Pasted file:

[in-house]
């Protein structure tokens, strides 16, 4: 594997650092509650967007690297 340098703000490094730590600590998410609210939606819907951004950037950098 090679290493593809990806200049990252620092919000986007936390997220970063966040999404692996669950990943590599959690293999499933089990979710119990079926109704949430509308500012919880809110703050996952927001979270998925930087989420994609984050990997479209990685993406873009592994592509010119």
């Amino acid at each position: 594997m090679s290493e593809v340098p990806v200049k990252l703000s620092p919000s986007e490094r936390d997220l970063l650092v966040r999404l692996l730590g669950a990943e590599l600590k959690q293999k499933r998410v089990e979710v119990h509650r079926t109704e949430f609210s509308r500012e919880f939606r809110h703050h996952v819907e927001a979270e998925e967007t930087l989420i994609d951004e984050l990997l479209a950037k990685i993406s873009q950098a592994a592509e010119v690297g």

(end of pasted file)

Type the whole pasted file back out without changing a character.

[in-house]
């Protein structure tokens, strides 16, 4: 594997650092509650967007690297 340098703000490094730590600590998410609210939606819907951004950037950098 090679290493593809990806200049990252620092919000986007936390997220970063966040999404692996669950990943590599959690293999499933089990979710119990079926109704949430509308500012919880809110703050996952927001979270998925930087989420994609984050990997479209990685993406873009592994592509010119």
């Amino acid at each position: 594997m090679s290493e593809v340098p990806v200049k990252l703000s620092p919000s986007e490094r936390d997220l970063l650092v966040r999404l692996l730590g669950a990943e590599l600590k959690q293999k499933r998410v089990e979710v119990h509650r079926t109704e949430f609210s509308r500012e919880f939606r809110h703050h996952v819907e927001a979270e998925e967007t930087l989420i994609d951004e984050l990997l479209a950037k990685i993406s873009q950098a592994a592509e010119v690297g």